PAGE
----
Financial stability after divorce is typically a top priority for spouses who are ending their marriage. As such, people often wonder if they will have to pay or be able to receive spousal support.
While every case is different and must be examined on its individual merits, there are some general guidelines that can provide guidance regarding whether a person will receive spousal support. Below, we look at some factors that could lower the chances of a person receiving spousal support in California.
- Financial independence: Support is generally reserved for people who will be at a financial disadvantage after the divorce and will not be able to support themselves. If a person has a job and/or substantial assets, there may be no need for support.
- Domestic violence: In this state, there is a presumption against ordering support for a person who has abused the person who would be paying support. However, it is possible to challenge this presumption.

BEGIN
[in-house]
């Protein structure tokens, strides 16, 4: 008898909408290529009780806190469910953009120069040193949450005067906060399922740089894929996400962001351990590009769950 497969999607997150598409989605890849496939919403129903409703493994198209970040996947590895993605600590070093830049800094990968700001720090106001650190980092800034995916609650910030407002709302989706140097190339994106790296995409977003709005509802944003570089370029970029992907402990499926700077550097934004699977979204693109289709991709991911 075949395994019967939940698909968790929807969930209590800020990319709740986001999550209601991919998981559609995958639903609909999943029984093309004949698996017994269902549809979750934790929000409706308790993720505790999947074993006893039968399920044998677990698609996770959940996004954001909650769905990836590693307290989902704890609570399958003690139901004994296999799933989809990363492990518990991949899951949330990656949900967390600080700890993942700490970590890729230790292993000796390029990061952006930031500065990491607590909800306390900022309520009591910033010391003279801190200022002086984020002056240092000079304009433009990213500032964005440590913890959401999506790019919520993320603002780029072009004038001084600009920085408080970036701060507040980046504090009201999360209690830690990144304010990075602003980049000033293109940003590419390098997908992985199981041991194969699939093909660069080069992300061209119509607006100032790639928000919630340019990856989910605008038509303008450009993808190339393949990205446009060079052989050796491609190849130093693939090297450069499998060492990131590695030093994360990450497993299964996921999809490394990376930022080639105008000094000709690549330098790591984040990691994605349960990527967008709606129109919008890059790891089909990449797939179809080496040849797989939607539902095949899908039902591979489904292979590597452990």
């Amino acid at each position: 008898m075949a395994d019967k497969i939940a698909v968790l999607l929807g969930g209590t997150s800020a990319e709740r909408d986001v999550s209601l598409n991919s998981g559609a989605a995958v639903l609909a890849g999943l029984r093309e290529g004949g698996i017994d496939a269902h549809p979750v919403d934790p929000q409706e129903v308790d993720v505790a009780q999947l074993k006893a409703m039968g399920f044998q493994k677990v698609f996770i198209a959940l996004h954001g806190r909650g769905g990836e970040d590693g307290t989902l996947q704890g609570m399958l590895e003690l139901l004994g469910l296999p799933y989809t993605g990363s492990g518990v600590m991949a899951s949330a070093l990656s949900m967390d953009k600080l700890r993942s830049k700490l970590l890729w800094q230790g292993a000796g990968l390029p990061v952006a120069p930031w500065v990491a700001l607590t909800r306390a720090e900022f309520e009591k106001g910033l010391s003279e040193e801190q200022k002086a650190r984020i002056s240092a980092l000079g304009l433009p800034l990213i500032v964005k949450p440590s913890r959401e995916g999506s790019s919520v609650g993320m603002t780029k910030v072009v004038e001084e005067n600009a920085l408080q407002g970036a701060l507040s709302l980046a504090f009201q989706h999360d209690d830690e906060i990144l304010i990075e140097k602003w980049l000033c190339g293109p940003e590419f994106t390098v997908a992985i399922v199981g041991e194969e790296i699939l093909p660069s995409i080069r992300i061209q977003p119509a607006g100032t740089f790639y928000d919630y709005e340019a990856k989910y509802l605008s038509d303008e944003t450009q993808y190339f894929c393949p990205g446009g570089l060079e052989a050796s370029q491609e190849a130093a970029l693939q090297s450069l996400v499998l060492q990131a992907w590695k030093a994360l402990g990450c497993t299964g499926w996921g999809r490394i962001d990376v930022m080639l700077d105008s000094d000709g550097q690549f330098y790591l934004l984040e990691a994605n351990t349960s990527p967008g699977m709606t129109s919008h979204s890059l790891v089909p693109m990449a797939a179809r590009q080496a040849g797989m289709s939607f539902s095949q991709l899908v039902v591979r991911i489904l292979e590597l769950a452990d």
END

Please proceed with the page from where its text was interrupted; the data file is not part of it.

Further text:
- No request: If a person does not request spousal support with a court case, there can be no order for support.
- No ability to pay: One of the many factors courts consider when assessing requests for support is whether paying support is even feasible. If the person who would pay support does not have the financial capabilities to pay and maintain an adequate standard of living, then the courts can deny a request.
These four factors could prevent a person from receiving spousal support in this state. However, keep in mind that factors like having a prenuptial agreement could change things.
Again, these are general guidelines, so it is important to discuss your specific case with an attorney. Every case is different, and you should not make assumptions about your legal options without consulting a legal representative familiar with family laws in California.